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Is it safe to manually delete files and folders from a time capsule? ( Apple's Time Machine backup system calls backup partitions that way )
Because using TM's option Delete all backups of ... is taking for ever >:(

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I wouldn't. I'd be patient and use 'Delete all backups'. – user3463 Nov 25 '10 at 22:36
I'm tempted to say: yes, it's safe. But it makes me wonder what TM could be doing... If directories have not changed at all, TM creates a hard link to the existing (previous) backup of that directory. If a single file in a folder has changed, I guess it creates hard links for the non-changed files then, and only copies the changed file to that same backup folder? Removing all occurrences of a file would then leave you with hard links for each file in that folder, while maybe that could be optimized by creating a single hard link to the whole folder? But I doubt TM is optimizing things? – Arjan Nov 25 '10 at 22:41
Are you removing a file or a folder? Or are both taking forever? And maybe TM is verifying the backup first? (See the log in for some clues about what TM is doing. Or see What is Time Machine doing? on Server Fault.) – Arjan Nov 25 '10 at 22:45
Ok the process was taking like one hour, I went away 3 hours and now it's done, so it must have taken from 1 to 4 hours. I was deleting like 10 GB from the initial backup so maybe it made sense that it took so long, although deleting such big files shouldn't take that long, if it's just deleting, but obviously TM is doing something else which takes so long – Petruza Nov 26 '10 at 1:45
up vote 1 down vote accepted

Yes, it is safe to manually delete backups. It won't be any quicker, though. Time Machine uses hard links to save space. A hard link is where a physical file on your hard disk is mapped to by multiple logical files (i.e. what you see in the Finder). When Time Machine is backing up, it hard links all files that haven't changed. This is how it can have multiple copies of them in the backup without them taking up any space - all the logical files are pointing to the same physical files on disk.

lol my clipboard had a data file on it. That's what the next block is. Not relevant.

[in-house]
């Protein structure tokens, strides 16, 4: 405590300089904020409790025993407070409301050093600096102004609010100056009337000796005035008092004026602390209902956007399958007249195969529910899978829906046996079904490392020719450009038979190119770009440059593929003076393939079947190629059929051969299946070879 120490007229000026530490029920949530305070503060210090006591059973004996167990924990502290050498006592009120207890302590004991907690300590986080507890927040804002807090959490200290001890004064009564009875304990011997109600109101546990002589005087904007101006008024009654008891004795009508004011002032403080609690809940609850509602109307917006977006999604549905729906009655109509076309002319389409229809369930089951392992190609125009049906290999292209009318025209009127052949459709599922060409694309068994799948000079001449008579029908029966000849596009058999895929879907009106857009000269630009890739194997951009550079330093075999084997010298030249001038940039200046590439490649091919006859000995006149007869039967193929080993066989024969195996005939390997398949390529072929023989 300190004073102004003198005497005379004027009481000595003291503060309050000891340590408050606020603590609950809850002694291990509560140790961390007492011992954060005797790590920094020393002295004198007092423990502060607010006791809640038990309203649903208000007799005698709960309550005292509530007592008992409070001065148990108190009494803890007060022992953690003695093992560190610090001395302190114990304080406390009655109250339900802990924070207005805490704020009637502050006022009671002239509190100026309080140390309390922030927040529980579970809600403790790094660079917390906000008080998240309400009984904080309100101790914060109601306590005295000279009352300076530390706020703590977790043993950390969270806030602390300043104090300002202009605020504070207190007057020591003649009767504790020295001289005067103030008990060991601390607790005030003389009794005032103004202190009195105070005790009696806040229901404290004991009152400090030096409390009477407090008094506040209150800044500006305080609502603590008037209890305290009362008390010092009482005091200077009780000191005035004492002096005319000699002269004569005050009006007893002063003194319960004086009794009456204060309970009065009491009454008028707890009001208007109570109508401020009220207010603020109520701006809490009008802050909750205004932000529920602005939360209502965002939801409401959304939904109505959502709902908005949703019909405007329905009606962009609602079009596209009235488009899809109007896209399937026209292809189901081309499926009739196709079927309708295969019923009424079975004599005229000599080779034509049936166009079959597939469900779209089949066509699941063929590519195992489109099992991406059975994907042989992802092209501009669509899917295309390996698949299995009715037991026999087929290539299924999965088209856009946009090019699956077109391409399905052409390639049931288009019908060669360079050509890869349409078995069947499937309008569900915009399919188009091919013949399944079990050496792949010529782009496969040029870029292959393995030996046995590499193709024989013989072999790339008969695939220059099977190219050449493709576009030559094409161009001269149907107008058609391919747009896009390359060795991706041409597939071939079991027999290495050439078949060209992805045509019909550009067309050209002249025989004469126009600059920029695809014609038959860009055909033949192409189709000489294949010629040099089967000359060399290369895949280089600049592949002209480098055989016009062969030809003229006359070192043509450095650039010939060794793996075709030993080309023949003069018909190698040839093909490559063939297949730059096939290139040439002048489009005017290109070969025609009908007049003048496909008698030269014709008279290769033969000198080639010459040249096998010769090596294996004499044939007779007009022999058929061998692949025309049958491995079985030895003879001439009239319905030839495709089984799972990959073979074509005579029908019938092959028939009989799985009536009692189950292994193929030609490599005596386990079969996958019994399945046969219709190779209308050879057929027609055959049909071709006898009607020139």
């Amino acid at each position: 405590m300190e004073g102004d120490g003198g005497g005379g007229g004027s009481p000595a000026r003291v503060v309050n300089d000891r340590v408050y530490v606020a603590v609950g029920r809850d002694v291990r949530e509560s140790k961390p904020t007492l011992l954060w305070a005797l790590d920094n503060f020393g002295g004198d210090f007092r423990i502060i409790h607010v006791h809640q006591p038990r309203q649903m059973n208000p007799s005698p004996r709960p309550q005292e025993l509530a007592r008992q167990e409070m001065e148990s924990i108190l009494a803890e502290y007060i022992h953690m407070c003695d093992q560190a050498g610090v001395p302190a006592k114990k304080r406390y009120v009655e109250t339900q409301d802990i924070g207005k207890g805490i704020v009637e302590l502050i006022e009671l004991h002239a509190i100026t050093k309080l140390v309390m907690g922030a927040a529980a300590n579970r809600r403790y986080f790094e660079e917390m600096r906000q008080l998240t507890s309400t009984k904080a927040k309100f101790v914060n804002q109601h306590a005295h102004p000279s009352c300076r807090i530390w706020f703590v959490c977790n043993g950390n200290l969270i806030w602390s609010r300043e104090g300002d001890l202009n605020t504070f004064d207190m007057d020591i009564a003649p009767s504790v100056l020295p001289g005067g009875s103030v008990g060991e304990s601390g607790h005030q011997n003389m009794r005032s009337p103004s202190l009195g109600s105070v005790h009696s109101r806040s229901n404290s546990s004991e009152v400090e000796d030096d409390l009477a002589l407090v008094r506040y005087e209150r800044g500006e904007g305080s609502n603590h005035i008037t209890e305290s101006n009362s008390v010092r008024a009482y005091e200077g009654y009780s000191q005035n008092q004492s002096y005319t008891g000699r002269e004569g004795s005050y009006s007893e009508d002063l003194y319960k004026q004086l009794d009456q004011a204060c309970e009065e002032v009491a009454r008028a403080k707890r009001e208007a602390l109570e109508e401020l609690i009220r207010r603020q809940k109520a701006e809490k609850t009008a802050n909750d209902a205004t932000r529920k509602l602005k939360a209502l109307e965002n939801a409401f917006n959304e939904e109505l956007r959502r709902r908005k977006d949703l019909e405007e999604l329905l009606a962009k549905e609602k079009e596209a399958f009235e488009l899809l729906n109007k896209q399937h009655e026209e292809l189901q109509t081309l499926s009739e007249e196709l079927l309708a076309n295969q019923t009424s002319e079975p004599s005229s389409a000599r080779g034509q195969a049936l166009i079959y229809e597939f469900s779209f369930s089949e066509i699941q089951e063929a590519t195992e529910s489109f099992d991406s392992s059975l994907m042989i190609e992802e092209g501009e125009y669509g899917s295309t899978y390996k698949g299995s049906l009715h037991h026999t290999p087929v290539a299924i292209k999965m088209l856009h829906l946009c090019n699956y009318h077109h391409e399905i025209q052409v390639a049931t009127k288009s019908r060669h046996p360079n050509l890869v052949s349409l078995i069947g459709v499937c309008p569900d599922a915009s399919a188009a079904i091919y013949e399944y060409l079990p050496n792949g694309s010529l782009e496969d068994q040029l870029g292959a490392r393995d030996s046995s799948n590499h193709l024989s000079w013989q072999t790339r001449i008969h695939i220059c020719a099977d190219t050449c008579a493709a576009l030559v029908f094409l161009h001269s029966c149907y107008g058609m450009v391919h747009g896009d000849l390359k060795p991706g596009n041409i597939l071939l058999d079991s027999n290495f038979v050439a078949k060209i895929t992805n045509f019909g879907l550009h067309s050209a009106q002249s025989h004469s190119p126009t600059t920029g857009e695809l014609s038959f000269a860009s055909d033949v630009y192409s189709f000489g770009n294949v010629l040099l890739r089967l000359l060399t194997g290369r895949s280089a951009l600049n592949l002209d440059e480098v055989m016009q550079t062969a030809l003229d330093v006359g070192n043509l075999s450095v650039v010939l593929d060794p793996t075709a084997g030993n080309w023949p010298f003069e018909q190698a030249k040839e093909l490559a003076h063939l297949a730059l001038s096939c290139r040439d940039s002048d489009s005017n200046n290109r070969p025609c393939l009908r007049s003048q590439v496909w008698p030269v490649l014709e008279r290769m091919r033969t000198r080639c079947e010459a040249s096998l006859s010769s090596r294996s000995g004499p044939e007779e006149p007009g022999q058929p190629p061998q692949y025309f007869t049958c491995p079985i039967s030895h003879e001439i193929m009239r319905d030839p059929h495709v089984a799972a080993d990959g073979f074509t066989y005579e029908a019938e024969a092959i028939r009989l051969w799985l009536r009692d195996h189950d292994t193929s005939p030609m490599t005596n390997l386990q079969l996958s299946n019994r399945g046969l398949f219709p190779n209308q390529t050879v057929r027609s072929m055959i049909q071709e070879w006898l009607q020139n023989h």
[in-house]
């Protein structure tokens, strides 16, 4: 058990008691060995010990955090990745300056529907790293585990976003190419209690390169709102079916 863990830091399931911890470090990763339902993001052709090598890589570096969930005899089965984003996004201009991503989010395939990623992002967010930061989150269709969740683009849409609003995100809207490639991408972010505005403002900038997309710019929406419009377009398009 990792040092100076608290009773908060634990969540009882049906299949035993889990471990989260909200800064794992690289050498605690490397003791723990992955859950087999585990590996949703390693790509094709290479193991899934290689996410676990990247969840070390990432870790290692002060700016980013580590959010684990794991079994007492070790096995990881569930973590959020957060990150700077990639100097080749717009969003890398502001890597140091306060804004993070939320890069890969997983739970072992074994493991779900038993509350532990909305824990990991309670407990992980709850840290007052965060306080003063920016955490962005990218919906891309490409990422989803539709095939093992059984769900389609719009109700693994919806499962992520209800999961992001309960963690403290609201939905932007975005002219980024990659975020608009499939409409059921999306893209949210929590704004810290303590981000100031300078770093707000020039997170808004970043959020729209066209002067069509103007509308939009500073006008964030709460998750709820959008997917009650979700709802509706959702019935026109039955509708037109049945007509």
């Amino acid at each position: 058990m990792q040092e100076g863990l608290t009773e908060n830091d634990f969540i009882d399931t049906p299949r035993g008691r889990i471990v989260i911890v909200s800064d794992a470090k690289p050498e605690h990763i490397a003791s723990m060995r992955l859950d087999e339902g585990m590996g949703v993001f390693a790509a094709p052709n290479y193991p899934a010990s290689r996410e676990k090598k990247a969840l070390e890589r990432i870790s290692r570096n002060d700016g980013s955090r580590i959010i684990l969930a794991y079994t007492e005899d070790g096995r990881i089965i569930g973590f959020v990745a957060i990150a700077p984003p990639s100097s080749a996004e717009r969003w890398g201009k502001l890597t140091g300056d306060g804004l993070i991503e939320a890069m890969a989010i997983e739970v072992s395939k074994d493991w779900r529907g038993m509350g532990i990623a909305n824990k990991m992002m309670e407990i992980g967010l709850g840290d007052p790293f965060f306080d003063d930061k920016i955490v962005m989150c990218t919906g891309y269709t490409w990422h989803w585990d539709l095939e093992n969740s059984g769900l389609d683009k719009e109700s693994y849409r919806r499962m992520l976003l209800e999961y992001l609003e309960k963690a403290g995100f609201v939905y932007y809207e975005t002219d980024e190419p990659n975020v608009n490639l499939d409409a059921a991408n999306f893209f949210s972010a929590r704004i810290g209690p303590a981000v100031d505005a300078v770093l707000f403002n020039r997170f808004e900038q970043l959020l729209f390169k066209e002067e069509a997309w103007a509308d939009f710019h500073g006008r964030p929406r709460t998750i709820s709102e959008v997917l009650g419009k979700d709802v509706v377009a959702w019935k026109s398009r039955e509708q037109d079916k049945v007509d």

Using hard links, however, makes deletions take a long time. When you don't have any hard links, all you need to do to delete a file is remove the logical file from your directory structure, then erase the physical file on disk*. When hard links are in use, things are more difficult because you can't just delete the physical file straight away - another logical file might be mapped to it. You need to check that none remain, and this is time-consuming. You have to do this because if you didn't, and left the physical file untouched, it'd eventually be left 'orphaned' - using up space on the disk, despite not being referenced by any logical files.

This is why the delete takes so long (actually, the "preparing to delete" period - not the actual delete itself). Deleting with the Finder wouldn't be any quicker than deleting with Time Machine - both are constrained by the underlying file system.

*It's fairly common knowledge that file systems don't normally erase the actual data on disk when a file is deleted, so if you want to be pedantic, read "erase the physical file" as "mark the physical file's locations as free".

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Reformatting the drive should be the first option for most people, as manually deleting folders can take quite awhile & its pain in the rear. Also, the system may not delete files properly, and the trash does not empty completely. (Which is a minor problem)

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